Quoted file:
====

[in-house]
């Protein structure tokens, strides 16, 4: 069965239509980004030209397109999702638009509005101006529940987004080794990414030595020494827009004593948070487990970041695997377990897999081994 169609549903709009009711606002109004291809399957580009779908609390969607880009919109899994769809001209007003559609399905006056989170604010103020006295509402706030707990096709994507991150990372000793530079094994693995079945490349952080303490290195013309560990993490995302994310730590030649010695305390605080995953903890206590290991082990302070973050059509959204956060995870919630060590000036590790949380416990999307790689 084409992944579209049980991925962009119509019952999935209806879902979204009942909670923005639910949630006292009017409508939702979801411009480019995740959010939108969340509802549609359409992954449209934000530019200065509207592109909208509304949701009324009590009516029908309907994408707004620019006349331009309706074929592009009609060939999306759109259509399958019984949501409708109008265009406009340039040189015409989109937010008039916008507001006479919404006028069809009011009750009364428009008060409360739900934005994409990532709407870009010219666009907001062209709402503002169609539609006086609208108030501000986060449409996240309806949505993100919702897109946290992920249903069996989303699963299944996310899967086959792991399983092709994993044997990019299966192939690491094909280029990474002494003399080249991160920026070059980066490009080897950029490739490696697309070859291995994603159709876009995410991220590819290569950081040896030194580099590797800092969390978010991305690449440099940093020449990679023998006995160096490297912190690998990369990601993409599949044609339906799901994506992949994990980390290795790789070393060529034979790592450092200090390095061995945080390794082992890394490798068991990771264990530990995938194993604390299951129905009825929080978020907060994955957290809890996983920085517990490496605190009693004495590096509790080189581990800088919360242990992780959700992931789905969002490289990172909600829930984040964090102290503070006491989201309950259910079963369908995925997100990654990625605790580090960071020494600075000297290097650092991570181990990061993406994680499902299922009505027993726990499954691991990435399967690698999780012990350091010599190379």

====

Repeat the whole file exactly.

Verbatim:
[in-house]
């Protein structure tokens, strides 16, 4: 069965239509980004030209397109999702638009509005101006529940987004080794990414030595020494827009004593948070487990970041695997377990897999081994 169609549903709009009711606002109004291809399957580009779908609390969607880009919109899994769809001209007003559609399905006056989170604010103020006295509402706030707990096709994507991150990372000793530079094994693995079945490349952080303490290195013309560990993490995302994310730590030649010695305390605080995953903890206590290991082990302070973050059509959204956060995870919630060590000036590790949380416990999307790689 084409992944579209049980991925962009119509019952999935209806879902979204009942909670923005639910949630006292009017409508939702979801411009480019995740959010939108969340509802549609359409992954449209934000530019200065509207592109909208509304949701009324009590009516029908309907994408707004620019006349331009309706074929592009009609060939999306759109259509399958019984949501409708109008265009406009340039040189015409989109937010008039916008507001006479919404006028069809009011009750009364428009008060409360739900934005994409990532709407870009010219666009907001062209709402503002169609539609006086609208108030501000986060449409996240309806949505993100919702897109946290992920249903069996989303699963299944996310899967086959792991399983092709994993044997990019299966192939690491094909280029990474002494003399080249991160920026070059980066490009080897950029490739490696697309070859291995994603159709876009995410991220590819290569950081040896030194580099590797800092969390978010991305690449440099940093020449990679023998006995160096490297912190690998990369990601993409599949044609339906799901994506992949994990980390290795790789070393060529034979790592450092200090390095061995945080390794082992890394490798068991990771264990530990995938194993604390299951129905009825929080978020907060994955957290809890996983920085517990490496605190009693004495590096509790080189581990800088919360242990992780959700992931789905969002490289990172909600829930984040964090102290503070006491989201309950259910079963369908995925997100990654990625605790580090960071020494600075000297290097650092991570181990990061993406994680499902299922009505027993726990499954691991990435399967690698999780012990350091010599190379």